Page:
April 19, 2016


Tim Rusch, 917-399-0236
Dallas Donnell,, 215-870-7076


Democratic Presidential Candidate Hillary Clinton Visits Worker-Owned Restaurant in New York City, Endorses Campaign to Eliminate Tipped Subminimum Wage

On eve of NY Primary, Sec. Clinton meets ROC United members to learn about the hardships of living off tips

Photos from the event are available at

Video of Sec. Clinton’s visit is available here

New York, NY — Tuesday evening, restaurant workers advocating to raise the subminimum wage for tipped workers to the full minimum wage in New York State and nationwide were visited by Democratic Presidential frontrunner Hillary Clinton, who stopped by COLORS, a Manhattan restaurant owned and operated by a restaurant-worker organization.

Members of the Restaurant Opportunities Centers (ROC) United — a national organization of restaurant workers, employers, and consumers aiming to improve wages and working conditions for the nation’s 11 million restaurant workers — hosted Secretary Clinton on the eve before the New York State Primary to tell her about the One Fair Wage campaign.  After viewing a demonstration by a graduate of ROC’s worker training program and ordering from the 100% gluten-free menu, Sec. Clinton talked with ROC restaurant-worker members about their efforts to eliminate the injustice of the two-tiered wage system.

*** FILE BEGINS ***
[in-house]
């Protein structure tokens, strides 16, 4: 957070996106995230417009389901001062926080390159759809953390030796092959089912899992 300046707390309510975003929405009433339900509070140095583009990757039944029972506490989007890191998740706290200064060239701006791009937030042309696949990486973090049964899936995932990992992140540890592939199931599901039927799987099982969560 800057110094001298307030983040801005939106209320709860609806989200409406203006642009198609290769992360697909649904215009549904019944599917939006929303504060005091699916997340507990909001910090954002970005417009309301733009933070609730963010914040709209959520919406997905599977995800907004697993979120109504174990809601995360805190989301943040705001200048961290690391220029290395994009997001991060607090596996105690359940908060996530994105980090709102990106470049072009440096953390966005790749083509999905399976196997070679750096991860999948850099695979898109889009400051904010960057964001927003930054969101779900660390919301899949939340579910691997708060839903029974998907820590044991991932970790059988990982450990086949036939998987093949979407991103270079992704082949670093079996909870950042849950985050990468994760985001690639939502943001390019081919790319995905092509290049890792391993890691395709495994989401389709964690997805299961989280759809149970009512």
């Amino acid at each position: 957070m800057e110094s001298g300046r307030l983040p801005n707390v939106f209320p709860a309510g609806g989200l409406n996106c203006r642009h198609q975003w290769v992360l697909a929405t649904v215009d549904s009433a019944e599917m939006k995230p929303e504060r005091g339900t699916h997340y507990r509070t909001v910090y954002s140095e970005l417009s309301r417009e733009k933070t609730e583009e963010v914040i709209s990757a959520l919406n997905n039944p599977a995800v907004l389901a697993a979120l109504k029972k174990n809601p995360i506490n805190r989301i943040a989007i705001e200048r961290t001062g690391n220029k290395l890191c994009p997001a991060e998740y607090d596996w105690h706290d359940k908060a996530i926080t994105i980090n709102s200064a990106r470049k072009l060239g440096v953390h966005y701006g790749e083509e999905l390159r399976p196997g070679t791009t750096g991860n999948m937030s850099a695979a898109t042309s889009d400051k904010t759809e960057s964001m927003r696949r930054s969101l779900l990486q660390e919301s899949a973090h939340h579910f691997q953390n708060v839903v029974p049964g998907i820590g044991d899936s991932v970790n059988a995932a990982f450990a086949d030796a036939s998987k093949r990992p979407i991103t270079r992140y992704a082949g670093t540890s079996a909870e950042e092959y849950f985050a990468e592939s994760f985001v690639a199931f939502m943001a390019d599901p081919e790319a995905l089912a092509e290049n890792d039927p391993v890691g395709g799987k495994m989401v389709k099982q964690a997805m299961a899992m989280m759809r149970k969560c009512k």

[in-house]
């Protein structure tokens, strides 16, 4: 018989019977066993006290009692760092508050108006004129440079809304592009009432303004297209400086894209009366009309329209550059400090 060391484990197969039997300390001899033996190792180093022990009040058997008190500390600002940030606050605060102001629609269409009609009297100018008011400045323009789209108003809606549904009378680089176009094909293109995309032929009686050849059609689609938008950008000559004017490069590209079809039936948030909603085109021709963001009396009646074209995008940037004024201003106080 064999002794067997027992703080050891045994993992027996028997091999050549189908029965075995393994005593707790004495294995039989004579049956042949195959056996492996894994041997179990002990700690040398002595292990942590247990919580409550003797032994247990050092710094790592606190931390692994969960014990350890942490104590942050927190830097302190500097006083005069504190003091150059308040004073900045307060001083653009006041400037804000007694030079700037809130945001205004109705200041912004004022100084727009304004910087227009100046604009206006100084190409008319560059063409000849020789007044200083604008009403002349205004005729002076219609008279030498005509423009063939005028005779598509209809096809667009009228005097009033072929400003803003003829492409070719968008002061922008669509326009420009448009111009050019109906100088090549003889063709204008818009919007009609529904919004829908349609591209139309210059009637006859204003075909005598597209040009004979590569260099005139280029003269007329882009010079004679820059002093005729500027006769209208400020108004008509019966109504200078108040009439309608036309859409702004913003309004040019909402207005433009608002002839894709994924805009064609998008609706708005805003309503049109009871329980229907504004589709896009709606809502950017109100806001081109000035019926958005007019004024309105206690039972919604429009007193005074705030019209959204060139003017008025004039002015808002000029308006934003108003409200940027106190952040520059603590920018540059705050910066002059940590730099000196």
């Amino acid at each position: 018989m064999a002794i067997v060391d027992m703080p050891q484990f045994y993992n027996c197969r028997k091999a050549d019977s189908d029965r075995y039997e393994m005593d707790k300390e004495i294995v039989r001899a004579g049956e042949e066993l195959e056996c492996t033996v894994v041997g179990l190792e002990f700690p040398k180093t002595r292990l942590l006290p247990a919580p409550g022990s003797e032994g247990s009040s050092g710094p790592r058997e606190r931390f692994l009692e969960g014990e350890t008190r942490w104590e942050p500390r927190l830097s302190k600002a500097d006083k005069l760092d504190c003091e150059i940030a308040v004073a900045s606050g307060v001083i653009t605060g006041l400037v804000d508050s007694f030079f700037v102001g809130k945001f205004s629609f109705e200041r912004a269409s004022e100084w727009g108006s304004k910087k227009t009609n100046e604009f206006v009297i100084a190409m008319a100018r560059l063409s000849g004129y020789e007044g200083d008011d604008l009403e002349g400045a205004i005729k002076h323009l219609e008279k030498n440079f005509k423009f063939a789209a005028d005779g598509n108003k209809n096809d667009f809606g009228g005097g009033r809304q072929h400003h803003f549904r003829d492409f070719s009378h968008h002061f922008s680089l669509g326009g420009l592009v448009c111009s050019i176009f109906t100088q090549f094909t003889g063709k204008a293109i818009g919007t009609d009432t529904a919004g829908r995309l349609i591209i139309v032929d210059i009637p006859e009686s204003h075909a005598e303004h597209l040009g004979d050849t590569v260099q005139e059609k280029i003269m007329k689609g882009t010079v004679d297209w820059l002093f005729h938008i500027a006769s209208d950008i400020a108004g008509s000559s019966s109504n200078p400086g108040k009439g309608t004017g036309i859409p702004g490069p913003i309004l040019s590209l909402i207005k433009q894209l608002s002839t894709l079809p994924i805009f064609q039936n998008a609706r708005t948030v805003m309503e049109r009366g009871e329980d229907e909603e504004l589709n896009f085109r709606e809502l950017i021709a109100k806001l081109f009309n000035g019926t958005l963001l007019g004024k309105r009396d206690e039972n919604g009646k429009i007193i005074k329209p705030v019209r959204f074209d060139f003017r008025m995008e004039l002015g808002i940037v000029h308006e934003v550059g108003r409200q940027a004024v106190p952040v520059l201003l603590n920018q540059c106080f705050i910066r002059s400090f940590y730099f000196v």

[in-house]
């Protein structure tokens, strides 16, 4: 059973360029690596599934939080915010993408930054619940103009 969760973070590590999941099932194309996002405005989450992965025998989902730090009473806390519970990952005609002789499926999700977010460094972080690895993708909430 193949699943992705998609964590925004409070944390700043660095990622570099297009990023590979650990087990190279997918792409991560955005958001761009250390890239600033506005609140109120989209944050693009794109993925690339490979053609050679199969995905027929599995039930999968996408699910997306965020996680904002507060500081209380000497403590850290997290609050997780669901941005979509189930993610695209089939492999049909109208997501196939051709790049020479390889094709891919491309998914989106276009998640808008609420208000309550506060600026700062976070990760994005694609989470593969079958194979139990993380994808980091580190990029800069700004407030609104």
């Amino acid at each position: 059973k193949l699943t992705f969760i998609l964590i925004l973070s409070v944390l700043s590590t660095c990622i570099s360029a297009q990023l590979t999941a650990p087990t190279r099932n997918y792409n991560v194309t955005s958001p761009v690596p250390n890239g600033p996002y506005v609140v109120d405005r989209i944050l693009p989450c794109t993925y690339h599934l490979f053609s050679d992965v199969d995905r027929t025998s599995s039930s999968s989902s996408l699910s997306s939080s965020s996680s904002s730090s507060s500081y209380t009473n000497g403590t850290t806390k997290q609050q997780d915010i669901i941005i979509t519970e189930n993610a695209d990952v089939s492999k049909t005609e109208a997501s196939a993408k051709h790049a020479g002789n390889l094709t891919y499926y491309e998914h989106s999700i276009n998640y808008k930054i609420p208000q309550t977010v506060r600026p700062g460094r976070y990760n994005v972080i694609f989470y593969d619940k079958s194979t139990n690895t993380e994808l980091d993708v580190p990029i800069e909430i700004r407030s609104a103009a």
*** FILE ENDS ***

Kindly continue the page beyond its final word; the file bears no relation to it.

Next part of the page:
The federal tipped minimum wage has been frozen at $2.13 per hour for the past 25 years. As a result, tipped workers — largely women and people of color — face disproportionate rates of poverty, financial insecurity, discrimination, and sexual harassment. In New York, while legislators just passed a $15 minimum wage bill, tipped workers saw a more modest increase that fell short of eliminating the antiquated system of a subminimum wage.

During her visit to COLORS, Sec. Clinton heard testimonials from tipped workers about the struggles they face as a result of living off tips. Clinton, who has previously expressed her support for the One Fair Wage campaign, was in agreement that tipped workers nationwide deserve a living wage.

As a result of hearing the workers’ stories, Sec.  Clinton commented, “It makes me so grateful and proud to see what you’re doing…I keep trying to raise the tipped wage as an issue because I don’t think most Americans even know about the tipped wage. When people see (the) One Fair Wage (campaign) they know that we need to abolish the tipped wage.”